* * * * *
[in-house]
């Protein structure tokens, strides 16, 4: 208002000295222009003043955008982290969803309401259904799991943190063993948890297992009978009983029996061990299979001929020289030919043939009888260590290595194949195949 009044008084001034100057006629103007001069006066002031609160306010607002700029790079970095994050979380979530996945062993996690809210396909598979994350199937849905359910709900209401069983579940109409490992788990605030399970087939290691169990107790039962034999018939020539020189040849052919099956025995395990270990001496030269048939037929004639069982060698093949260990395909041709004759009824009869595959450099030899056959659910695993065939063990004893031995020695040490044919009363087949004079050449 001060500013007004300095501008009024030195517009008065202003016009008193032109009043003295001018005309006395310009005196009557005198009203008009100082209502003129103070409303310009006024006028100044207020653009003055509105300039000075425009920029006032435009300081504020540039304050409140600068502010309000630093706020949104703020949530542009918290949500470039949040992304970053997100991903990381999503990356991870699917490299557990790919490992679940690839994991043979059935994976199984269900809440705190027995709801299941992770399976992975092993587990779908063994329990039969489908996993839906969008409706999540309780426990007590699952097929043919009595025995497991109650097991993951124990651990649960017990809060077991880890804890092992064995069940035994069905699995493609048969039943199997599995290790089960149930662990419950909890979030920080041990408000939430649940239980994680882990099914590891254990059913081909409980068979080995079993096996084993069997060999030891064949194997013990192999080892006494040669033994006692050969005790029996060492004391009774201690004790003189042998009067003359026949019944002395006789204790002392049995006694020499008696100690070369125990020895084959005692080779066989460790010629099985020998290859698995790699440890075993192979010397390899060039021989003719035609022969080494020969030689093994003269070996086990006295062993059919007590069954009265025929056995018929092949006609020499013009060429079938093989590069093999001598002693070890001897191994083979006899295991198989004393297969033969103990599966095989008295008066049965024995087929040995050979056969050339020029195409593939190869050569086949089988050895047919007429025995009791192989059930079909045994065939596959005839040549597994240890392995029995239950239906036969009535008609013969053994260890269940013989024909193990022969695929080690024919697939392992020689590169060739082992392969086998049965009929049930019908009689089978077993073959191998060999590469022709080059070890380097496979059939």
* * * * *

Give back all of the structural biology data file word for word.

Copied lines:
[in-house]
């Protein structure tokens, strides 16, 4: 208002000295222009003043955008982290969803309401259904799991943190063993948890297992009978009983029996061990299979001929020289030919043939009888260590290595194949195949 009044008084001034100057006629103007001069006066002031609160306010607002700029790079970095994050979380979530996945062993996690809210396909598979994350199937849905359910709900209401069983579940109409490992788990605030399970087939290691169990107790039962034999018939020539020189040849052919099956025995395990270990001496030269048939037929004639069982060698093949260990395909041709004759009824009869595959450099030899056959659910695993065939063990004893031995020695040490044919009363087949004079050449 001060500013007004300095501008009024030195517009008065202003016009008193032109009043003295001018005309006395310009005196009557005198009203008009100082209502003129103070409303310009006024006028100044207020653009003055509105300039000075425009920029006032435009300081504020540039304050409140600068502010309000630093706020949104703020949530542009918290949500470039949040992304970053997100991903990381999503990356991870699917490299557990790919490992679940690839994991043979059935994976199984269900809440705190027995709801299941992770399976992975092993587990779908063994329990039969489908996993839906969008409706999540309780426990007590699952097929043919009595025995497991109650097991993951124990651990649960017990809060077991880890804890092992064995069940035994069905699995493609048969039943199997599995290790089960149930662990419950909890979030920080041990408000939430649940239980994680882990099914590891254990059913081909409980068979080995079993096996084993069997060999030891064949194997013990192999080892006494040669033994006692050969005790029996060492004391009774201690004790003189042998009067003359026949019944002395006789204790002392049995006694020499008696100690070369125990020895084959005692080779066989460790010629099985020998290859698995790699440890075993192979010397390899060039021989003719035609022969080494020969030689093994003269070996086990006295062993059919007590069954009265025929056995018929092949006609020499013009060429079938093989590069093999001598002693070890001897191994083979006899295991198989004393297969033969103990599966095989008295008066049965024995087929040995050979056969050339020029195409593939190869050569086949089988050895047919007429025995009791192989059930079909045994065939596959005839040549597994240890392995029995239950239906036969009535008609013969053994260890269940013989024909193990022969695929080690024919697939392992020689590169060739082992392969086998049965009929049930019908009689089978077993073959191998060999590469022709080059070890380097496979059939």